'I don't care what else you've seen in the bookstore today. Read this one' Kevin Hearne on Wake of Vultures 'I enjoyed the hell out of it' Patrick Rothfuss on Wake of Vultures 'Quite simply, brilliant. A mind-bending mix of history, fantasy and folklore, it's a wild bronco of a read that'll leave you breathless for more' Rachel Caine on Wake of Vultures 'Weird and wonderful . . . Hot damn, this book is good' Chuck Wendig on Wake of Vultures The Ranger known as Rhett has shut down a terrible enterprise running on the blood and bones of magical folk, but failed to destroy the dark alchemist behind it. Now his destiny as the Shadow refuses to let him rest. To save his friends - and the lives of countless others - he'll first have to lead them on a mission more dangerous than anything they've ever faced. Malice of Crows is the gripping third instalment of the acclaimed Shadow series, starring a hero who has been hailed as 'one of the iconic characters of this generation'.
Author: John Gwynne
Publisher: Pan Macmillan
Release Date: 2012-12-06
Called a 'Hell of a debut' by bestselling author Conn Iggulden, Malice by John Gwynne is the first in The Faithful and the Fallen series. Young Corban watches enviously as boys become warriors, learning the art of war. He yearns to wield his sword and spear to protect his king’s realm. But that day will come all too soon. Only when he loses those he loves will he learn the true price of courage. The Banished Lands has a violent past where armies of men and giants clashed in battle, the earth running dark with their heartsblood. Although the giant-clans were broken in ages past, their ruined fortresses still scar the land. But now giants stir anew, the very stones weep blood and there are sightings of giant wyrms. Those who can still read the signs see a threat far greater than the ancient wars. Sorrow will darken the world, as angels and demons make it their battlefield. Then there will be a war to end all wars. High King Aquilus summons his fellow kings to council, seeking an alliance in this time of need. Prophesy indicates darkness and light will demand two champions, the Black Sun and the Bright Star. They would be wise to seek out both, for if the Black Sun gains ascendancy, mankind’s hopes and dreams will fall to dust.
Malice. The word is synonymous with Khushwant Singh; his pen has spared no one. For over four decades as India’s most widely-read columnist, he has commented on just about everything: religion, politics, our future, our past, prohibition, impotency, presidents, politicians, cricket, dog-haters, astrologers, the banning of books, the secret of 1ongevity...the list is endless. Candid to the point of being outrageous, Khushwant Singh makes both his reader and subject wince. He writes unabashedly on nose picking, wife-bashing, bribing journalists, gender wars and the desires of an octogenarian; on Nehru and Edwina, Laloo, Bal Thackeray, Chandraswami and Sonia Gandhi, among host of others. Khushwant Singh’s Big Book of Malice brings together some of his nastiest and most irreverent pieces. Witty, sharp and brutally honest, this collection is certain to delight and provoke readers of all ages. ‘Good people can be crashing bores. Evil men who combine evil-doing with drunkenness, debauchery and making illicit money make more interesting characters because they pack their lives with action. They do what most of us would like to do but do not have the guts to.’ —Khushwant Singh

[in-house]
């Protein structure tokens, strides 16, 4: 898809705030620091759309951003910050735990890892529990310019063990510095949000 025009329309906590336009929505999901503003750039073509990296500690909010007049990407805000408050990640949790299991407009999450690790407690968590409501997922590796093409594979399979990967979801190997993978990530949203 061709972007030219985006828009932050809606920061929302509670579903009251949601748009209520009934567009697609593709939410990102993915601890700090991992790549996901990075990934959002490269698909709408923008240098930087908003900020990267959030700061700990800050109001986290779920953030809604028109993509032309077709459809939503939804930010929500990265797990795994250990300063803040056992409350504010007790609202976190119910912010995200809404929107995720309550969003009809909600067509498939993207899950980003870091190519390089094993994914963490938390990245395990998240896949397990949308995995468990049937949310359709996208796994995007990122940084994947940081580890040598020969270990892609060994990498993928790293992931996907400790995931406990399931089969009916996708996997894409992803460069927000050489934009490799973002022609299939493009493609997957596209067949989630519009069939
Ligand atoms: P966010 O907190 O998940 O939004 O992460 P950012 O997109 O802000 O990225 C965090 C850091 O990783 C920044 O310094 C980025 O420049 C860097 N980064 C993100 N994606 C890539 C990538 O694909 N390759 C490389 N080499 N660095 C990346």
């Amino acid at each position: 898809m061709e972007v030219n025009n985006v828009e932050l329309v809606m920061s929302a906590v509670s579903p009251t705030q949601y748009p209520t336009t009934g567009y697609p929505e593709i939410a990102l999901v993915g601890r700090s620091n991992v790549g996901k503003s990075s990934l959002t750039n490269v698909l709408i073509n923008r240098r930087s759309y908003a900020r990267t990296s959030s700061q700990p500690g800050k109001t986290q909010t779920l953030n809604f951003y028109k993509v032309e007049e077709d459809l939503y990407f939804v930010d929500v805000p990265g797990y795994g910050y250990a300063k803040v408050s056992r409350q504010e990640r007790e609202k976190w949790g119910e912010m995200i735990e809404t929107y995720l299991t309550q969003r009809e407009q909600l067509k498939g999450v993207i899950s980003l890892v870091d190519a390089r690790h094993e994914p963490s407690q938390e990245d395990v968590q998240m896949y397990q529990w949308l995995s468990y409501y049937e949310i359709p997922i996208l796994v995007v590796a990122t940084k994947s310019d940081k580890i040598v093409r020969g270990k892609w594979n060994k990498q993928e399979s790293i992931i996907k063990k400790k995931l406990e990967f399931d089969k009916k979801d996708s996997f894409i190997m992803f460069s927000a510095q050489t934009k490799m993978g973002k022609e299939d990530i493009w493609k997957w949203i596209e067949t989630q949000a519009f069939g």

Born in 1915 in pre-Partition Punjab, Khushwant Singh, perhaps India’s most widely read and controversial writer has been witness to most of the major events in modern Indian history from Independence and Partition to the Emergency and Operation Blue Star and has known many of the figures who have shaped it. With clarity and candour, he writes of leaders like Jawaharlal Nehru and Indira Gandhi, the terrorist Jarnail Singh Bhindranwale, the talented and scandalous painter Amrita Shergil, and everyday people who became butchers during Partition. Writing of his own life, too, Khushwant Singh remains unflinchingly forthright. He records his professional triumphs and failures as a lawyer, journalist, writer and Member of Parliament; the comforts and disappointments in his marriage of over sixty years; his first, awkward sexual encounter; his phobia of ghosts and his fascination with death; the friends who betrayed him, and also those whom he failed.
A terrifying virus. A global tyranny. Humanity remembers no better life. It’s time to give them one. Troy Kandoya wants nothing to do with his brother’s Kota movement. But when the DRK virus threatens mankind and strange portals open in the sky, the Kota are the only people with answers. Troy becomes Trok, the immortal Kota Interceder, and he soon finds himself responsible for more than he ever imagined. After 500 years of war, genetic manipulation, viral plague, and the Dominion tyranny, Trok must unite four prophesied Kota Warriors destined to save Earth. But nothing about these heroes is what Trok expected. Loree is an assassin with the ability to dematerialize. Zaak is forced to grow up on an alien planet. Alex is a telepath missing a year of her life. Ryu has incredible mutate-genes of strength. Together, the Warriors join Earth’s rebels and use their abilities to fight the Dominion. But rebel politics are complicated. And always, the Dominion threatens its subjects with an unstoppable weapon – the dehumanizing DRK virus. For centuries, no one’s been able to stop the Dominion and the DRK. Can four Warriors really make a difference?